260. The shortest day has passed, and whatever nastiness of weather we may look forward to in January and February, at least we notice that the days are getting longer. ~Vita Sackville-West

January is the quietest month in the garden.
. . .But just because is looks quiet
doesn’t mean that nothing is happening.
The soil, open to the sky, absorbs the pure rainfall
while microorganisms convert tilled-under fodder
into usable nutrients for the next crop of plants.
The feasting earthworms tunnel along,
aerating the soil and preparing it to welcome
the seeds and bare roots to come.
~Rosalie Muller Wright

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I’ve heard it said that “the color of springtime is in the flowers” whereas “the color of winter is in the imagination.”  Thankfully I’ve got a good imagination, and when that fails, I have a large collection of photos to look back on because by the end of January my spirit is in dire need of a boost.  A place I like to frequent also helps to keep my imagination alive and well.  It’s a nursery, and this particular Dallas nursery not only has a great selection of flowers during the growing seasons, but year round it has all sorts of indoor plants too.  In addition  to the plants it has an oak cabinet with drawers full of fascinating seeds, racks of seed packets, shelves filled with gardening books, and an array of tools.  So between the plant and seed catalogs that start arriving in the mail after Christmas and my visits to Nicholson-Hardie’s nursery, the “dream” is kept alive even when the under-the-surface busy but ravaged-atop January garden appears to be completely shut down.  And it is this “stuff” of which gardener’s dreams are made that keeps my imagination churning and my head full of schemes, schemes that are the spice of a gardener’s life.  What a blessing is our memory, our imagination, and our ability to dream; God is so good.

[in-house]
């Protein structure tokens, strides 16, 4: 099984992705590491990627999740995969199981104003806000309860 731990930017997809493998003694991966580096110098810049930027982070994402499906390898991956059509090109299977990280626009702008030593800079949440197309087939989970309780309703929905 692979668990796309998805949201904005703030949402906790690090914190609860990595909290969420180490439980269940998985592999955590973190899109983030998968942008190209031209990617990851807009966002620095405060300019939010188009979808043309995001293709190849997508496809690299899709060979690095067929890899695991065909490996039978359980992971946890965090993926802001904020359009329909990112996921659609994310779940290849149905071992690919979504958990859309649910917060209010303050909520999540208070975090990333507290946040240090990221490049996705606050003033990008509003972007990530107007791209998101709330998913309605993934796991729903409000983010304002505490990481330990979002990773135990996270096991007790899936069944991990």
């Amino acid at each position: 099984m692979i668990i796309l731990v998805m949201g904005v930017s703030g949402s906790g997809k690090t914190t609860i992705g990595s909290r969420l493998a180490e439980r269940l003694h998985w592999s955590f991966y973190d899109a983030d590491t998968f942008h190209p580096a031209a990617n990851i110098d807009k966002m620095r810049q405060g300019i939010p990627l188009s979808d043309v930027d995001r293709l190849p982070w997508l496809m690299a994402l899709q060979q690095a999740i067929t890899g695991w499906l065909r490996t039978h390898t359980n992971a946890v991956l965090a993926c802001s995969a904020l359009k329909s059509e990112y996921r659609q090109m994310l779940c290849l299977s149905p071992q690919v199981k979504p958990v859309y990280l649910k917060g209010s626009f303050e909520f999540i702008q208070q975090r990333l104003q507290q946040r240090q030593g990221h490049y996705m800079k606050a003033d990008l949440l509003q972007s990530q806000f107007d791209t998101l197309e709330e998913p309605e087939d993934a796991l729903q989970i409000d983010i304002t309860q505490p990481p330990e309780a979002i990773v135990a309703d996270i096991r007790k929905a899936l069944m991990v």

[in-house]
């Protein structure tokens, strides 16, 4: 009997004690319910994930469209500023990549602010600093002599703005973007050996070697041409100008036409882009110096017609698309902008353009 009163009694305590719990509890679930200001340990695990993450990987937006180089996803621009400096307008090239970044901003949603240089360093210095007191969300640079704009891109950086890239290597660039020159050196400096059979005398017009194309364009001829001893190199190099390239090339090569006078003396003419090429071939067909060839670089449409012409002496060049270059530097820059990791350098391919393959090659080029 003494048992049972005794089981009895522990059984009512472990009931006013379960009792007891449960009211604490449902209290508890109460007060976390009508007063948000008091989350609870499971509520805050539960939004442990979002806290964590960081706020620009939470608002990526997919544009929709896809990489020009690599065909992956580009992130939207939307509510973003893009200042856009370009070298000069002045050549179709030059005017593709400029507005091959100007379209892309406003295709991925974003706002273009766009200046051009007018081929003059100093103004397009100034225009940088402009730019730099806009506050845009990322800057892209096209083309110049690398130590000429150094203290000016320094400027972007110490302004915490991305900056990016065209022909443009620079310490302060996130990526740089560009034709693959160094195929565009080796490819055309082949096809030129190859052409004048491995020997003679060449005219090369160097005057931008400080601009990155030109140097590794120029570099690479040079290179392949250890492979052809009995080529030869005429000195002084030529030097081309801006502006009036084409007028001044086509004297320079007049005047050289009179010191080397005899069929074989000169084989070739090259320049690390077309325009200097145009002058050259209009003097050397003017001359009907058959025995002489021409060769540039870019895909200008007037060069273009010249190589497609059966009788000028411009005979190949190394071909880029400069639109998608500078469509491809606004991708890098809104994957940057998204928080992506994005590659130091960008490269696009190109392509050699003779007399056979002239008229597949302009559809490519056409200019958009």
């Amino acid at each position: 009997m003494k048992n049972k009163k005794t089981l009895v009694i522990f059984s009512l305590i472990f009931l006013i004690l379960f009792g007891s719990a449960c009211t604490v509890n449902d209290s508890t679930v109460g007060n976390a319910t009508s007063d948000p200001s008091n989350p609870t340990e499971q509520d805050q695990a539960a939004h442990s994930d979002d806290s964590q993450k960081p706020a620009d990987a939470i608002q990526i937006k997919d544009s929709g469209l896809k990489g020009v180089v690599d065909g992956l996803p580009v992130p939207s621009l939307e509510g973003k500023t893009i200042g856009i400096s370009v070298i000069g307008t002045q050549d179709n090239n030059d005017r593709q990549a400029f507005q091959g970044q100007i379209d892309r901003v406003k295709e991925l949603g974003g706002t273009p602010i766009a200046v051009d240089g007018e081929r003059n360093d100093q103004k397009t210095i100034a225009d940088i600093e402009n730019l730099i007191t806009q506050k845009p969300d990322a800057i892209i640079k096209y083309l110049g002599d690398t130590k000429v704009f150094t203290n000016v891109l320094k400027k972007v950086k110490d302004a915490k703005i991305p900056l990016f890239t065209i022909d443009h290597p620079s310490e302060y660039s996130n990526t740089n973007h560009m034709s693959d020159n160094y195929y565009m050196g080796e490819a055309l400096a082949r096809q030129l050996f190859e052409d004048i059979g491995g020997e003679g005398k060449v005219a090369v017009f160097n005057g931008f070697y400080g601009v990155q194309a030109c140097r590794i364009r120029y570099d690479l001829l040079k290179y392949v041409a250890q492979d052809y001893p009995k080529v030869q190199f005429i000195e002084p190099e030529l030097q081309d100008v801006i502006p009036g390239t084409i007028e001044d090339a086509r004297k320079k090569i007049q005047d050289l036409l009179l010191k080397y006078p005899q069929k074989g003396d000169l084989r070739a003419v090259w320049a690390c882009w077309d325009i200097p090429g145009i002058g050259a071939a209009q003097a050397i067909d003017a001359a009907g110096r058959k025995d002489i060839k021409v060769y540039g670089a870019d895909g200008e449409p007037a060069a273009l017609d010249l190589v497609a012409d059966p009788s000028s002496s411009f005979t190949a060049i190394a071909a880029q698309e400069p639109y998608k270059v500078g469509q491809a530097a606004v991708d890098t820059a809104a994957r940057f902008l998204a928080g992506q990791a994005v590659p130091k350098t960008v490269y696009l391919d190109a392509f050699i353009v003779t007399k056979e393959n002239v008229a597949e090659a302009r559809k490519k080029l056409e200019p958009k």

I will praise the name of God with a song; I will magnify Him with thanksgiving.  ~Psalm 69:30  ✝